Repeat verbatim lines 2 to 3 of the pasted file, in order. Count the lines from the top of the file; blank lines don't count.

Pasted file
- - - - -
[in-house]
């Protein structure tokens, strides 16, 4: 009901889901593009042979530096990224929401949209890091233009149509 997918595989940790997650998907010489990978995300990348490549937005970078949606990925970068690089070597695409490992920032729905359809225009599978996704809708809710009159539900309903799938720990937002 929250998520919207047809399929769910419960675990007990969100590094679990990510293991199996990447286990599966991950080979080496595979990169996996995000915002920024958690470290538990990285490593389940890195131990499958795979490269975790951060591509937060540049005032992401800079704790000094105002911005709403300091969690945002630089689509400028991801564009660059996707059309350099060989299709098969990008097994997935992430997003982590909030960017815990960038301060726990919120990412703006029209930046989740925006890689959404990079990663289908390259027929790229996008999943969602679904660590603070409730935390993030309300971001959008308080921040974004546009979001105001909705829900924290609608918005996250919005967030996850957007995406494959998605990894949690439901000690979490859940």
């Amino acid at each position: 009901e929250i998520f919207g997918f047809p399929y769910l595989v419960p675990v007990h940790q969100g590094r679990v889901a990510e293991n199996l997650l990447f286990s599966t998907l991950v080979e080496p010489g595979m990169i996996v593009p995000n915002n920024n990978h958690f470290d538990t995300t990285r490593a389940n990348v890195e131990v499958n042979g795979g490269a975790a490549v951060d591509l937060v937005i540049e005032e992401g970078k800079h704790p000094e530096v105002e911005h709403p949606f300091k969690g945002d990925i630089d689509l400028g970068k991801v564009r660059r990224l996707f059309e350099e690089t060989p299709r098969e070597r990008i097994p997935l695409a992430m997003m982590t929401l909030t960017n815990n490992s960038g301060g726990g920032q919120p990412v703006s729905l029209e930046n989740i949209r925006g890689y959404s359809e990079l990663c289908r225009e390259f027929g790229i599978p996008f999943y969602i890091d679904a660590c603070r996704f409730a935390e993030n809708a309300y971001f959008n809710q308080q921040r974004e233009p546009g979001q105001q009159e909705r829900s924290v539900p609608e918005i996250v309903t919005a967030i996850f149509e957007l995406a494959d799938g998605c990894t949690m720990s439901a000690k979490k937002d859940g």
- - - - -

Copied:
């Protein structure tokens, strides 16, 4: 009901889901593009042979530096990224929401949209890091233009149509 997918595989940790997650998907010489990978995300990348490549937005970078949606990925970068690089070597695409490992920032729905359809225009599978996704809708809710009159539900309903799938720990937002 929250998520919207047809399929769910419960675990007990969100590094679990990510293991199996990447286990599966991950080979080496595979990169996996995000915002920024958690470290538990990285490593389940890195131990499958795979490269975790951060591509937060540049005032992401800079704790000094105002911005709403300091969690945002630089689509400028991801564009660059996707059309350099060989299709098969990008097994997935992430997003982590909030960017815990960038301060726990919120990412703006029209930046989740925006890689959404990079990663289908390259027929790229996008999943969602679904660590603070409730935390993030309300971001959008308080921040974004546009979001105001909705829900924290609608918005996250919005967030996850957007995406494959998605990894949690439901000690979490859940």
């Amino acid at each position: 009901e929250i998520f919207g997918f047809p399929y769910l595989v419960p675990v007990h940790q969100g590094r679990v889901a990510e293991n199996l997650l990447f286990s599966t998907l991950v080979e080496p010489g595979m990169i996996v593009p995000n915002n920024n990978h958690f470290d538990t995300t990285r490593a389940n990348v890195e131990v499958n042979g795979g490269a975790a490549v951060d591509l937060v937005i540049e005032e992401g970078k800079h704790p000094e530096v105002e911005h709403p949606f300091k969690g945002d990925i630089d689509l400028g970068k991801v564009r660059r990224l996707f059309e350099e690089t060989p299709r098969e070597r990008i097994p997935l695409a992430m997003m982590t929401l909030t960017n815990n490992s960038g301060g726990g920032q919120p990412v703006s729905l029209e930046n989740i949209r925006g890689y959404s359809e990079l990663c289908r225009e390259f027929g790229i599978p996008f999943y969602i890091d679904a660590c603070r996704f409730a935390e993030n809708a309300y971001f959008n809710q308080q921040r974004e233009p546009g979001q105001q009159e909705r829900s924290v539900p609608e918005i996250v309903t919005a967030i996850f149509e957007l995406a494959d799938g998605c990894t949690m720990s439901a000690k979490k937002d859940g």